|— Province —|
Tanah Lot temple, Bali
|Nickname(s): Island of Peace, Morning of The World, Island of Gods, Island of Hinduism, Island of Love|
|Motto: Bali Dwipa Jaya (Kawi)
(Glorious Bali Island)
Location of Bali in Indonesia (shown in green)
|Coordinates: 8°39′S 115°13′ECoordinates: 8°39′S 115°13′E|
|• Governor||Made Mangku Pastika|
|• Total||5,780.06 km2 (2,231.69 sq mi)|
|• Density||730/km2 (1,900/sq mi)|
|• Ethnic groups||Balinese (89%), Javanese(7%), Baliaga (1%), Madurese(1%)|
|• Religion||Hindu (92.29%), Muslim (5.69%), Christian (1.38%),Buddhist (0.64%)|
|• Languages||Indonesian (official), Balinese, English|
|Bali is a province of Indonesia. The province covers a few small neighbouring islands as well as the isle of Bali. The main island is located in the westernmost end of the Lesser Sunda Islands, lying between Java to the west and Lombok to the east. It is one of the country’s 34 provinces with the provincial capital at Denpasar towards the south of the island.|
With a population recorded as 3,891,428 in the 2010 census,and currently 4.22 million,the island is home to most of Indonesia’s Hindu minority. In the 2000 census about 92.29% of Bali’s population adhered to Balinese Hinduism while most of the remainder follow Islam. It is also the largest tourist destination in the country and is renowned for its highly developed arts, including traditional and modern dance, sculpture, painting, leather, metalworking, and music. A tourist haven for decades, Bali has seen a further surge in tourist numbers in recent years.
Bali was inhabited by around 2000 BC by Austronesian people who migrated originally from Southeast Asia and Oceania through Maritime Southeast Asia. Culturally and linguistically, the Balinese are thus closely related to the people of the Indonesian archipelago, Malaysia, the Philippines, and Oceania. Stone tools dating from this time have been found near the village of Cekik in the island’s west.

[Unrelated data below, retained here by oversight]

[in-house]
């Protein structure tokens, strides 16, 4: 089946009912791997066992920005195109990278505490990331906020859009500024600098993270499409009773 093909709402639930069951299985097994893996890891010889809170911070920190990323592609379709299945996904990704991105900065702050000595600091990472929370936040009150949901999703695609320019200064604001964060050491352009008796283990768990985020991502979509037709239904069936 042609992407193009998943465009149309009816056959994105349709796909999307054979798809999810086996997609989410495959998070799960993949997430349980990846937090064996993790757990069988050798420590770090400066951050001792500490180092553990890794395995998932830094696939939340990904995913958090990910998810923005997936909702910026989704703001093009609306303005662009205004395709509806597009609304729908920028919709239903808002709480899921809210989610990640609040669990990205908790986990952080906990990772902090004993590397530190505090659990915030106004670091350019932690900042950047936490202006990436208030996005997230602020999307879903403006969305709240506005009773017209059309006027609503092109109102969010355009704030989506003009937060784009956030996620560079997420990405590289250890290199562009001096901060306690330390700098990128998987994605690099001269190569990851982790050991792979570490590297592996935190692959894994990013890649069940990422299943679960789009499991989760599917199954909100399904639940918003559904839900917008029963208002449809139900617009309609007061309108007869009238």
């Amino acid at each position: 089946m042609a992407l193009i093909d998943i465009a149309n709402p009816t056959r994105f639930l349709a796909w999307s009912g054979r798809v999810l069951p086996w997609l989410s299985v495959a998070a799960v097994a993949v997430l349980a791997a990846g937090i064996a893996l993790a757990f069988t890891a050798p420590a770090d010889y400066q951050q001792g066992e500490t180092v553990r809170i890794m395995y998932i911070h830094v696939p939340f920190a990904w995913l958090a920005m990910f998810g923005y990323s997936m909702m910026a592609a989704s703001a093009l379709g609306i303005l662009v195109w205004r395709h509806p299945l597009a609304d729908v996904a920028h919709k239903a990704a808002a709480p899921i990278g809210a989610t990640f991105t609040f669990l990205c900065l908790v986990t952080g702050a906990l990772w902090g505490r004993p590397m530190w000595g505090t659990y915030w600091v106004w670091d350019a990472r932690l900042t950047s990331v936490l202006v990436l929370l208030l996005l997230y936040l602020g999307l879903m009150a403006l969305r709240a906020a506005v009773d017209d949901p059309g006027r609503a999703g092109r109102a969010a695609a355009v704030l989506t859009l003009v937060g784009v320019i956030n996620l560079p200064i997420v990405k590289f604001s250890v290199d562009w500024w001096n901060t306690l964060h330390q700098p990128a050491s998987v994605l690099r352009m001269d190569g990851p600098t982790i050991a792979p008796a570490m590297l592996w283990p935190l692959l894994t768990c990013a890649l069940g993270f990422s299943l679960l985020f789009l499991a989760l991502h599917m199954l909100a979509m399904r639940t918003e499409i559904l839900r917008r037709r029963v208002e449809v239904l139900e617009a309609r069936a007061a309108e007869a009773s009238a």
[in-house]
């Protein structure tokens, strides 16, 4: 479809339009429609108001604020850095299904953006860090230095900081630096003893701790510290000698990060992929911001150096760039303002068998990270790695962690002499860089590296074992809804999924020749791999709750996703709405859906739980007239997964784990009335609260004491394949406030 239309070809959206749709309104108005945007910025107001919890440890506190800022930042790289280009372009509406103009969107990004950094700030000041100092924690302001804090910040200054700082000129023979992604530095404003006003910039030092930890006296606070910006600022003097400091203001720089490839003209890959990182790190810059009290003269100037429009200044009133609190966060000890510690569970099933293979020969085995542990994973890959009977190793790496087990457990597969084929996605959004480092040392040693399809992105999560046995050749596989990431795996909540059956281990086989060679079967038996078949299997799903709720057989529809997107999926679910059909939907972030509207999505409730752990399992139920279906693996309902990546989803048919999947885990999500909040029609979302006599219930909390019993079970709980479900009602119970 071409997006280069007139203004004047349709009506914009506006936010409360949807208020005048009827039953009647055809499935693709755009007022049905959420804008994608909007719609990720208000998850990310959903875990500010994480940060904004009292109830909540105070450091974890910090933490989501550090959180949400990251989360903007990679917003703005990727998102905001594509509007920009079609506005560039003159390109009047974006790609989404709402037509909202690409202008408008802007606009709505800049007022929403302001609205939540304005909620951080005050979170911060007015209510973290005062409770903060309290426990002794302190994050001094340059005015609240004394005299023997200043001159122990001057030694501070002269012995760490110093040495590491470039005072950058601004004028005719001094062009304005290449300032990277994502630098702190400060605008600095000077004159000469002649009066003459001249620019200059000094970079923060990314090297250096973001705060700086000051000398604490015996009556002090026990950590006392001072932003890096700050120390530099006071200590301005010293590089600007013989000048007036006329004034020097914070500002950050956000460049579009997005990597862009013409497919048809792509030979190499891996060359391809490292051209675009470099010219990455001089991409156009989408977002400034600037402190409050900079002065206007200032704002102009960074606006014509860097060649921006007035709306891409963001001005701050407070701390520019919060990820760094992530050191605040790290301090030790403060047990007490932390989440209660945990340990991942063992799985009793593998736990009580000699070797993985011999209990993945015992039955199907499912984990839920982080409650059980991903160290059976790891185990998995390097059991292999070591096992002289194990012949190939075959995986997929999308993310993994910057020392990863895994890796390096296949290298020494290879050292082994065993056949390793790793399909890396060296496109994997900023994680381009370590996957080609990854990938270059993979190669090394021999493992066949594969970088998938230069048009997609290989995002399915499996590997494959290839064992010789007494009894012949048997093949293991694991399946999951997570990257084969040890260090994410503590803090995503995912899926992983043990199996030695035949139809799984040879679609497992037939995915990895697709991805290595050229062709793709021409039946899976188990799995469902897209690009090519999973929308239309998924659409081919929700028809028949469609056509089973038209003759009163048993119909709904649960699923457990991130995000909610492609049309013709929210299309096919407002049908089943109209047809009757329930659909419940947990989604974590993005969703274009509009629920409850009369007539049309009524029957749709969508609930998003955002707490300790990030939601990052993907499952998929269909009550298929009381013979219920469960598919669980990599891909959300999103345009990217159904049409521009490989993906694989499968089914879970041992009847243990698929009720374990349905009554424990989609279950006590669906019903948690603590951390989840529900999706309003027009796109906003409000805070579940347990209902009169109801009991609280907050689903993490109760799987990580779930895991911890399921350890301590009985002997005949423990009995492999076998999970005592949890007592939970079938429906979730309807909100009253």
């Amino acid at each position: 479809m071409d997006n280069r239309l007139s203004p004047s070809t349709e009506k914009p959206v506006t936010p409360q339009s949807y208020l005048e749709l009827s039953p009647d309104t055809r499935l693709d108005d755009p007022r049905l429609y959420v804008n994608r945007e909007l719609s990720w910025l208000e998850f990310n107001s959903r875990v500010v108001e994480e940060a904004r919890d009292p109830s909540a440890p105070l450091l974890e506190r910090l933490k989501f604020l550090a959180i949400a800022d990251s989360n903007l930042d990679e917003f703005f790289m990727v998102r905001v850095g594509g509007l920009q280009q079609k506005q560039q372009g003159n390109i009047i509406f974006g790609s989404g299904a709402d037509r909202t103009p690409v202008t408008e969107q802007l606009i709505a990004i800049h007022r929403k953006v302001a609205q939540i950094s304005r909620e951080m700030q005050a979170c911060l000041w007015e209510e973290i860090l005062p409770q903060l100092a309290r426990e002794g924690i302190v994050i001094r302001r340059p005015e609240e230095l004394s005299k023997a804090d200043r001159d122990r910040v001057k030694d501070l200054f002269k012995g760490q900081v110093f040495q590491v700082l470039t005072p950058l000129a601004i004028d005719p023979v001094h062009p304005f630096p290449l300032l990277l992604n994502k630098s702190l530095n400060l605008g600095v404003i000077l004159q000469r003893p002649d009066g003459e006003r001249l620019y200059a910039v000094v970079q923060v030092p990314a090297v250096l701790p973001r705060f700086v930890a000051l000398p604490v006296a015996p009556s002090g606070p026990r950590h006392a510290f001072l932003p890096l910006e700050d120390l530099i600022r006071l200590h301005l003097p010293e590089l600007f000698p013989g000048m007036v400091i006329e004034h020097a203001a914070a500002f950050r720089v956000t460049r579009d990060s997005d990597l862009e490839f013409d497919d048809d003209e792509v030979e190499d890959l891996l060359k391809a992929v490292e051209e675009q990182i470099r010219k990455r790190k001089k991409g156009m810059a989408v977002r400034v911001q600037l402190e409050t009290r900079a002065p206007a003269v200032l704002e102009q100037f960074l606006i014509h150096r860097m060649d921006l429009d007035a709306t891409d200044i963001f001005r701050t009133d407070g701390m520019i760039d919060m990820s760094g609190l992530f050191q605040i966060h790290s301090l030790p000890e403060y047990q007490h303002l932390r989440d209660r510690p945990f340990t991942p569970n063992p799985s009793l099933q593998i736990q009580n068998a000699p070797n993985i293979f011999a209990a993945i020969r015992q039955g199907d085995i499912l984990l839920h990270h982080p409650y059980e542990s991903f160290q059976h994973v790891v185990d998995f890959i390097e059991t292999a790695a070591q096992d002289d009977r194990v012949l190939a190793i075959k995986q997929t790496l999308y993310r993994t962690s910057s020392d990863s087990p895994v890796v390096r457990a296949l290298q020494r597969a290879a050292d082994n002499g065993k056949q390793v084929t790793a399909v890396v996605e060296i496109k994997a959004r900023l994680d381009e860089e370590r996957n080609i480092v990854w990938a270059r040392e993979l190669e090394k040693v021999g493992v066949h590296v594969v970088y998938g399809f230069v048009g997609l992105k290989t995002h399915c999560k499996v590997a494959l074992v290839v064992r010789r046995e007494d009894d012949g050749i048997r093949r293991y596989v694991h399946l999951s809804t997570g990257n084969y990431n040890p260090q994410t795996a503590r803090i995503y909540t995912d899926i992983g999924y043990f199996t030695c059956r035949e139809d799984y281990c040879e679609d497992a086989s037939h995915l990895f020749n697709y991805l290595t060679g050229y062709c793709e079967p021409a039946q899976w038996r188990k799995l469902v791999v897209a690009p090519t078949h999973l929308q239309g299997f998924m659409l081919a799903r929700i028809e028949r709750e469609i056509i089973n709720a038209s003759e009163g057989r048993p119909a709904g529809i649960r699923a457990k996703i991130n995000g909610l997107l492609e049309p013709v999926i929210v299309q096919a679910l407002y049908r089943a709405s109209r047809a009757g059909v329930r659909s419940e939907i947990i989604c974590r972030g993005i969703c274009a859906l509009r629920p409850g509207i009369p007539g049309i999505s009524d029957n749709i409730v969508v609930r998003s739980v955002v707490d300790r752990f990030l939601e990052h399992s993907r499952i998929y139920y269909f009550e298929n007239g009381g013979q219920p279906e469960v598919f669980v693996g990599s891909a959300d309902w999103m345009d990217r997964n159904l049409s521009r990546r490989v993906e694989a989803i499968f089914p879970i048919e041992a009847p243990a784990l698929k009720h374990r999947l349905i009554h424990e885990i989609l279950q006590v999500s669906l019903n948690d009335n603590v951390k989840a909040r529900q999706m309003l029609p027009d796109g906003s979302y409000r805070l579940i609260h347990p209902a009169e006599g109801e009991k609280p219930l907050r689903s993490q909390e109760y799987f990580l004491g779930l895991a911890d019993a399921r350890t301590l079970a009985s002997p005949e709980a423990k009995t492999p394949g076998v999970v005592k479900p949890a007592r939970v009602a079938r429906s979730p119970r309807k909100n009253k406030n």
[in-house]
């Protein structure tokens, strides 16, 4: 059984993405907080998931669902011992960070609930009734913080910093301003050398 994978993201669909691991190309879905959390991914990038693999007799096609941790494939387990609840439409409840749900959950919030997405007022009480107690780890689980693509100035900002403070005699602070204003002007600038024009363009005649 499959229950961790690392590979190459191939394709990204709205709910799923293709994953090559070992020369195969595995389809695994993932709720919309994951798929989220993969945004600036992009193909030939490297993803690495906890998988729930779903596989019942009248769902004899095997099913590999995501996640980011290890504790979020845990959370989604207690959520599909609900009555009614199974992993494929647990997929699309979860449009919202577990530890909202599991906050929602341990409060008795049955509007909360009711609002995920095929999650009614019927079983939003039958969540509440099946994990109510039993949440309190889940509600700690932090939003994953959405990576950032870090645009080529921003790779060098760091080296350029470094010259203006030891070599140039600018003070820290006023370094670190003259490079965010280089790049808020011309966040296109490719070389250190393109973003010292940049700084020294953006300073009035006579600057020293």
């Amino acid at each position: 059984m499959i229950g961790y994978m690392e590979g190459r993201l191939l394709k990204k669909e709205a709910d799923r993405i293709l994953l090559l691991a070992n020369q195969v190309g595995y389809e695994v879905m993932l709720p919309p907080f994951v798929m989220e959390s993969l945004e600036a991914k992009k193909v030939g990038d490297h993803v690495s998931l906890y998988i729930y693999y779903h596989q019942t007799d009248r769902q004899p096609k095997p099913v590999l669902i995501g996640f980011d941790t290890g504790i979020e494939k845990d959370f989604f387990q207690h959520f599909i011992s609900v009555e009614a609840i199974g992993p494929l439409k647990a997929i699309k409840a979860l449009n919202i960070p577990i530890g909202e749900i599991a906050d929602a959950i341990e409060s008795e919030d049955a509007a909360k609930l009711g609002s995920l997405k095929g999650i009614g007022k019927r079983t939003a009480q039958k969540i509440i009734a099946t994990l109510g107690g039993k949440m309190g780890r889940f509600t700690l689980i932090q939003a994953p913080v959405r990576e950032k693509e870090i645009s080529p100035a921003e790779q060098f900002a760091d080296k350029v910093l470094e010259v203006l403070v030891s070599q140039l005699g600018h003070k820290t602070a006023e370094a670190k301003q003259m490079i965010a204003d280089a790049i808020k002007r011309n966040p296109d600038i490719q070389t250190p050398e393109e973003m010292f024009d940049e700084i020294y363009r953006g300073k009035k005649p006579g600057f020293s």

Balinese culture was strongly influenced by Indian, Chinese, and particularly Hindu culture, beginning around the 1st century AD. The name Bali dwipa (“Bali island”) has been discovered from various inscriptions, including the Blanjong pillar inscription written by Sri Kesari Warmadewa in 914 AD and mentioning “Walidwipa”. It was during this time that the complex irrigation system subak was developed to grow rice. Some religious and cultural traditions still in existence today can be traced back to this period. The Hindu Majapahit Empire (1293–1520 AD) on eastern Javafounded a Balinese colony in 1343. When the empire declined, there was an exodus of intellectuals, artists, priests, and musicians from Java to Bali in the 15th century.
The first European contact with Bali is thought to have been made in 1585 when a Portuguese ship foundered off the Bukit Peninsula and left a few Portuguese in the service of Dewa Agung. In 1597 the Dutch explorer Cornelis de Houtman arrived at Bali and, with the establishment of theDutch East India Company in 1602, the stage was set for colonial control two and a half centuries later when Dutch control expanded across the Indonesian archipelago throughout the second half of the nineteenth century (see Dutch East Indies). Dutch political and economic control over Bali began in the 1840s on the island’s north coast, when the Dutch pitted various distrustful Balinese realms against each other.In the late 1890s, struggles between Balinese kingdoms in the island’s south were exploited by the Dutch to increase their control.
The Dutch mounted large naval and ground assaults at the Sanur region in 1906 and were met by the thousands of members of the royal family and their followers who fought against the superior Dutch force in a suicidal puputan defensive assault rather than face the humiliation of surrender.Despite Dutch demands for surrender, an estimated 200 Balinese marched to their death against the invaders. In the Dutch intervention in Bali (1908), a similar massacre occurred in the face of a Dutch assault in Klungkung. Afterwards the Dutch governors were able to exercise administrative control over the island, but local control over religion and culture generally remained intact. Dutch rule over Bali came later and was never as well established as in other parts of Indonesia such as Java and Maluku.
In the 1930s, anthropologists Margaret Mead and Gregory Bateson, and artists Miguel Covarrubias and Walter Spies, and musicologist Colin McPheecreated a western image of Bali as “an enchanted land of aesthetes at peace with themselves and nature”, and western tourism first developed on the island.